It’s that time of the year when planning for Christmas means gifts, family gatherings, holiday breaks – and a big, deep step into cashflow!
Ideally, we would all have a savings “wallet” for the season’s shopping. Remember the 50-20-20-10 rule: 50% towards expenses; 20% to pay off debt; 20% to savings and pension, 10% to savings for fun. This season’s spending would be in the 10% for fun.
If our savings plan did not work, then, a forward looking cash flow helps us manage our budgeting and minimize debt whether overdrawing on a cash account or on our credit cards (both expensive debt).
How to forecast budget:
Make a list of the gifts and party gatherings.
Sum up the total – and have a look at how it impacts the current cash flow, how it stretches into obligations for January 2022.
Then make decisions – what is necessary, what is excessive.
- On gifts – it’s the thought that counts, not the price. Look for gift options that are fun and price optimal.
- On party gatherings – if you are hosting, prepare menus and budget for items that are fresh in your local market. Pre-order for those that may be pricey on last minute orders. If you are a guest at a party, pre-order gifts and wrappings, or make your own (again it’s the thought that counts, not the price).
- For travel – in-country travel could be equal fun and less carbon footprint – and if you are heading abroad, look for interesting destinations that are off the beaten track and the high price list.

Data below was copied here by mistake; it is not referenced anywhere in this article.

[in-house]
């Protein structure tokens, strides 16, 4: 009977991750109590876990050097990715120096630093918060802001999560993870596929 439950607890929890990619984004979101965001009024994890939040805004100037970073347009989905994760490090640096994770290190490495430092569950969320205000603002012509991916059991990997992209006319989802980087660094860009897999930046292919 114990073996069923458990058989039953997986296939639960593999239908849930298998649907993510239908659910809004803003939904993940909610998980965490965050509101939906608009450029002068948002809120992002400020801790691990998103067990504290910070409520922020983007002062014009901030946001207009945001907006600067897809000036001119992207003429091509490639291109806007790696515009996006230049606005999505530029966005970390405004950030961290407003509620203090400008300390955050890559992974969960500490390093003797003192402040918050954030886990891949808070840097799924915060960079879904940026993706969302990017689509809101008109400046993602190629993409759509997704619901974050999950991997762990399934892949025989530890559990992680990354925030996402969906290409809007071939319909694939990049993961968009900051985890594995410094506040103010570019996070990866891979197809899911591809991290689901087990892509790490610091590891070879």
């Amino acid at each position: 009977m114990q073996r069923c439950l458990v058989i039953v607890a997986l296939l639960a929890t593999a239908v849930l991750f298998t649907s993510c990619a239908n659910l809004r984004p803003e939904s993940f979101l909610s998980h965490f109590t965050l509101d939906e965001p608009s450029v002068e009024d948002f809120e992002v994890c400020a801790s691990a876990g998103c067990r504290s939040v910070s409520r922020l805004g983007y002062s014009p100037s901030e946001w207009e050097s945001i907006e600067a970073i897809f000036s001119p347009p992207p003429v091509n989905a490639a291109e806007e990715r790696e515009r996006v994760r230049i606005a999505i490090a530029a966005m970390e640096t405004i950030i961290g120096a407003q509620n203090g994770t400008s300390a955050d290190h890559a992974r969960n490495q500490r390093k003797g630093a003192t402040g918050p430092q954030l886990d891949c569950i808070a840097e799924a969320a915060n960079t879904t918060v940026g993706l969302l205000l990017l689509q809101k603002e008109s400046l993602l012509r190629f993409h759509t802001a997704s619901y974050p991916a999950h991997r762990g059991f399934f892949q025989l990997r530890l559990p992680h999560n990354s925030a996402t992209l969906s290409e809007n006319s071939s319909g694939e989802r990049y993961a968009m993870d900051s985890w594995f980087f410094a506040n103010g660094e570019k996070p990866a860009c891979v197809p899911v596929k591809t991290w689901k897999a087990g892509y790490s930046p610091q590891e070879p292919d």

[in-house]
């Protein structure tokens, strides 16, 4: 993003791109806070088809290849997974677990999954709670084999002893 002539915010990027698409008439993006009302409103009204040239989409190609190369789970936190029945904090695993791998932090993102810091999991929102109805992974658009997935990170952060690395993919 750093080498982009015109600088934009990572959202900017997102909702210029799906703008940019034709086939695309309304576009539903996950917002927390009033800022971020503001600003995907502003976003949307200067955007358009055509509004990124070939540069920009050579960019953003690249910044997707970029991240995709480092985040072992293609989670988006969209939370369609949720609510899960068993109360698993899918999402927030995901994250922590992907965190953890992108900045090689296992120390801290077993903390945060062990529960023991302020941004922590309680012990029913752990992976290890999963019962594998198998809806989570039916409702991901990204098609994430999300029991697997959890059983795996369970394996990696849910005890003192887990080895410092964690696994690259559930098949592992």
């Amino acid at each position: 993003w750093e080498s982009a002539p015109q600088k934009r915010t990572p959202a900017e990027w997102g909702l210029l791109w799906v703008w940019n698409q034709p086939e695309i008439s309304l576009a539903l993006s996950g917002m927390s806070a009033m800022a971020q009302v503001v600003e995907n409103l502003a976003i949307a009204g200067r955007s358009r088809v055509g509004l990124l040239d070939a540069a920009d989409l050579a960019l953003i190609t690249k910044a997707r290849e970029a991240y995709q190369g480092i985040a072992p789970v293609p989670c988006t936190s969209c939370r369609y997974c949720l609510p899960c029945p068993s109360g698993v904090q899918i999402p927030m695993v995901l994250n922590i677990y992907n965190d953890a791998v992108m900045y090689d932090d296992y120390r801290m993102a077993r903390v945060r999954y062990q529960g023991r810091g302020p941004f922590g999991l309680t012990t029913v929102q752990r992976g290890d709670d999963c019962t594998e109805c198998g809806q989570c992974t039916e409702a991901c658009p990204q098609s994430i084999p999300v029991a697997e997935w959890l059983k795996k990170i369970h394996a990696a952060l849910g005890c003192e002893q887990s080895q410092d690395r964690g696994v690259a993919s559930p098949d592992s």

- For party wear shopping – shops and boutiques carry stock from previous seasons that are equally glamorous as this year’s – at discounted price. You are the party glam not the dress!
We all know that spontaneous, unplanned overspending for the season’s celebrations digs a hole in our cash flow making it harder to start on a good stead in the new year.
Our forward looking cash flow tool is ready for you to use on our tools page.
There is a positive way to think of saving and planning for Christmas as an exercise of expanding our mind. Esther Perel, the psychotherapist expert on relationships writes in her recent newsletter about the concept of adaptability and resilience.
Given the rising cost of goods and services whilst our income stays the same (inflation), it is important to learn to adapt our habits on spending and build resilience in our savings and cash flow. The festive season and each festive season tempt our spontaneous selves. We leave you with a quote by Esther Perel which we think is worth considering.
“Bending is deeply important to me. Physically, it’s a stretch that awakens the body and expands our edges. It improves our flexibility, agility, and nimbleness. Psychologically, bending is what we’re called to do when we can’t change our circumstances, when we can only change how we react to them. It’s what businesses call “pivoting.” It’s what immigrants have done forever. It’s what I and many others call “adaptability.” And it’s an essential part of resilience”. For more information on Esther Perel, see https://www.estherperel.com/about